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News & Record (Greensboro, North Carolina)
CHAPEL HILL — Mack Brown didn't have a lot of options when he decided he wanted to get back into coaching. In fact his wife, Sally, said she'd move to only three places on earth, and only two of them had college football.
"Hawaii, the Bahamas and Chapel Hill," she told him.
On a cold Tuesday, 21 years after leaving, Brown went home. He'll coach at the school he longed to come back to, move in to the office he never used and hope to rekindle the success he had at Carolina all those years ago.
And he just might do it. Brown is one of the few coaches in UNC history who figured out how to win here consistently. And he did win a national title at Texas.
Brown brought Sally and his children with him to the Carolina campus on Tuesday morning and talked about how much he missed the place.
"We'd looked at different opportunities over the years, and they just didn't seem to fit," he said.
He wondered if he'd ever get back into the coaching business, wondering if he even needed to, if he had anything else to prove. He had, after all, taken three other programs as far as he could take them. But it was here where he left a job undone, where feelings were hurt when he left in 1997, where so many coaches have come and gone through the years without doing what he did at Carolina.
But mostly, he felt like UNC needed him as much as he needed UNC.
"This is the only place we would've come back to," Brown said. "We love challenges."
He'd interviewed for other jobs. He had a unique vantage point after leaving Texas and landing at ESPN, able to look at every program in America, knowing when the jobs opened, knowing the culture and knowing the communities.
None of them fit.
Now 67 with grandchildren, a retirement home in the mountains and friends scattered all over the state, he knew this was an opportunity that wouldn't come again.
"We know this place, and we know you can be successful here," Brown said.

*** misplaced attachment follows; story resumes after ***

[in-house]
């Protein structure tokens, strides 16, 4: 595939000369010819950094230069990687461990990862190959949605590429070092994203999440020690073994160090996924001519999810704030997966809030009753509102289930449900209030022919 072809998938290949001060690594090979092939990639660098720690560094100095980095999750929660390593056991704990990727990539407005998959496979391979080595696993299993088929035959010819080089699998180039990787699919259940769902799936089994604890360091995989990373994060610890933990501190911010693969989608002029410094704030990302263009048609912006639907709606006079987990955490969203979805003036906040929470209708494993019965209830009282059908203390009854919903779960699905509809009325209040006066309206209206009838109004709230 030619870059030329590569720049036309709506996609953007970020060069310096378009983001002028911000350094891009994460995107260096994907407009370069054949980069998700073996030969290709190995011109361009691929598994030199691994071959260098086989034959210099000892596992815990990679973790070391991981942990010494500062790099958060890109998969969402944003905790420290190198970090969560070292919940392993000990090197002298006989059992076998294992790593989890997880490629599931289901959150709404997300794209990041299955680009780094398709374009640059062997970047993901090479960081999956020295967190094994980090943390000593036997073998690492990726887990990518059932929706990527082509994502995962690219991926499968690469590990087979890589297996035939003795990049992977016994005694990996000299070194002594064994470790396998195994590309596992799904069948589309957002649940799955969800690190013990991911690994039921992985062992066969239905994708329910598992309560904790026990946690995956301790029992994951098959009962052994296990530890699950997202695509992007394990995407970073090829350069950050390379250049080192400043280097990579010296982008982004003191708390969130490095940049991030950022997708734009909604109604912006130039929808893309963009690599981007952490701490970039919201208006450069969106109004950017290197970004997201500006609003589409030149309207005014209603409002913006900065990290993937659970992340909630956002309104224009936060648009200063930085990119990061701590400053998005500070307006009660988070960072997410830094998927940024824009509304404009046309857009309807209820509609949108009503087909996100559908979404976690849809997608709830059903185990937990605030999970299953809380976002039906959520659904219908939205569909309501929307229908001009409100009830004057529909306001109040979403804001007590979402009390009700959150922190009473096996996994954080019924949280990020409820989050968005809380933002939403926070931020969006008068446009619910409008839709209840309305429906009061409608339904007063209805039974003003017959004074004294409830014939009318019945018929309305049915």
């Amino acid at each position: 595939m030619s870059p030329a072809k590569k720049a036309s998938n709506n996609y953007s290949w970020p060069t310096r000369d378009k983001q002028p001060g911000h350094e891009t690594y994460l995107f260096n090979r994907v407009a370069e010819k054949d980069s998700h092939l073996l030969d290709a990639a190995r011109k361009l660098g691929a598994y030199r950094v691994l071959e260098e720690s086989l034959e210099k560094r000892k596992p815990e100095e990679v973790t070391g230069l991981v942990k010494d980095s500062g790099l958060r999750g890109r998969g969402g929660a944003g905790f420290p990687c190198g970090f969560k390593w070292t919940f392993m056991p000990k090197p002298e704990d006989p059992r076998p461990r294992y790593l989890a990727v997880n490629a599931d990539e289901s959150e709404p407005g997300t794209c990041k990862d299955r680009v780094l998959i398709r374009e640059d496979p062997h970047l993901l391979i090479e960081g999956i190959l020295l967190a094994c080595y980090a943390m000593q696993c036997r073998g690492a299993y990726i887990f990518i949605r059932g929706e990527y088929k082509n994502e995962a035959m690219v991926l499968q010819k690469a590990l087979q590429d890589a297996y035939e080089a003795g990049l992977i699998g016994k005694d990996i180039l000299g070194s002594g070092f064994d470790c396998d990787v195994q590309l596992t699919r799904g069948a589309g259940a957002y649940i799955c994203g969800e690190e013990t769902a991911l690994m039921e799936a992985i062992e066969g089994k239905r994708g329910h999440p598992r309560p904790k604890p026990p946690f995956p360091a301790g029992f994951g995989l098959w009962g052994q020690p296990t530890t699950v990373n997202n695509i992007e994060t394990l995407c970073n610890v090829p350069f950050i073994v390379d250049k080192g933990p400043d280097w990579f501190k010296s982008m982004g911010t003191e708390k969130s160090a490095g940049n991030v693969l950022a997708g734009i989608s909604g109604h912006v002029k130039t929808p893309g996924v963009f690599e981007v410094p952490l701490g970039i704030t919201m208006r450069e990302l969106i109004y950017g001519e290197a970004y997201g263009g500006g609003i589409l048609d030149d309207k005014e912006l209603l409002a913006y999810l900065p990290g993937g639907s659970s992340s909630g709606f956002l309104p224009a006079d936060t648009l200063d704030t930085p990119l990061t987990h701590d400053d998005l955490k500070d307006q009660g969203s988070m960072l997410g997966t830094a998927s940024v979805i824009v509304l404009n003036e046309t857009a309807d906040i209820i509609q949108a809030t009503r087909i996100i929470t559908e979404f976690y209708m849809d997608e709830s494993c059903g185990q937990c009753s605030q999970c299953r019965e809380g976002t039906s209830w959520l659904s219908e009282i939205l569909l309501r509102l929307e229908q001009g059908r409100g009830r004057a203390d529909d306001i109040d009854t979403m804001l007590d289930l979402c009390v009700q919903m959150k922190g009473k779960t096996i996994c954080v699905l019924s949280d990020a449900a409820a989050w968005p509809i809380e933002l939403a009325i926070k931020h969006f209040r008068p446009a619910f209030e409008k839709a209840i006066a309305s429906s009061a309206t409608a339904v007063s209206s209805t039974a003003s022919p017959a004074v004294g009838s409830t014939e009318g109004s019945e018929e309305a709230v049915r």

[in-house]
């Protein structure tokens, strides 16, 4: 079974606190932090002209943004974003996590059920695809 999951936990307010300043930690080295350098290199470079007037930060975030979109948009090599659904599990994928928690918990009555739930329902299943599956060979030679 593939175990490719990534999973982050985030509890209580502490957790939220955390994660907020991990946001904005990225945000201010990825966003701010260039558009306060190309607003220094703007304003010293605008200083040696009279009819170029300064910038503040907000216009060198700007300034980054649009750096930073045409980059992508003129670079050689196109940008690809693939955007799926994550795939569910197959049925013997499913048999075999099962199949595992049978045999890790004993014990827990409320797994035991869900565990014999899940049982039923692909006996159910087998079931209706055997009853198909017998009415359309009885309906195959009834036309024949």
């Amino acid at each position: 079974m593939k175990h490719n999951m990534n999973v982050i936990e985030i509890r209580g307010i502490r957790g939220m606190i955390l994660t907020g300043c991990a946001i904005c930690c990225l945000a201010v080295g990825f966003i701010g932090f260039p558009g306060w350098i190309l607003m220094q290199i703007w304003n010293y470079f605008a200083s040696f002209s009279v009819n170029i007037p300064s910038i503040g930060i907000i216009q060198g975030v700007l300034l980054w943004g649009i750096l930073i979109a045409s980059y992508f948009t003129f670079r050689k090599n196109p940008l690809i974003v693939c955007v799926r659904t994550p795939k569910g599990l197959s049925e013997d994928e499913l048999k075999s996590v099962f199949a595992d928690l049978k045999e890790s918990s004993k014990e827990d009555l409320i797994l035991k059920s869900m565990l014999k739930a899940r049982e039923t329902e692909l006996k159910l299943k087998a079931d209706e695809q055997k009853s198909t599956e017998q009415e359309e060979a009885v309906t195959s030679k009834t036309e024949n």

Few people believed this would ever happen. And even now, few people deep down think he can return UNC football to top 10 prominence. But he's ever the optimist, ever the salesman. He'll recruit the state he knows, going back to the high schools he remembers when he locked this state up.
And just possibly he will pull Carolina out of the mess it's in and recapture the magic from so long ago.
If he does, he'll do it with the best players from a state that has lost almost all its best players in recent years to schools outside of North Carolina. He'll do it with an old-school attention to detail and with a smile on his face.
Brown hasn't changed a lick.
He's still positive to a fault, convinced UNC's athletics department is the best in the nation and confident he can add Carolina football to a long list of national-caliber programs at UNC.
"We like to fix things," Brown said.
This one's going to need some serious fixin'.
But mainly, he'll do it because he truly wants to be here. He's been in Linville the past few month in his mountain home, watching football and wondering if his time had passed.
Brown has been out of coaching for five years, and not many coaches make for successful comeback stories.
He knows that as well as anybody, but he also knows most football coaches aren't successful to begin with.
Brown is back in North Carolina because, in his heart, he's a North Carolinian. And he believes he can be successful in his return to UNC because of what he did here before.
Things have changed. It's likely going to be a harder climb this time. In the twilight of his career, he's ready to test himself against all the programs he's been watching from afar for all these years.
Mack Brown went down from the mountains, his clothes in a pillow case and a plan to replant himself where he belongs.
"Someone asked me how long I'm planning to stay," he said. "For the rest of my life I guess."
It might take that long.
Contact Ed Hardin at 336-373-7069, and follow @Ed_Hardin on Twitter.
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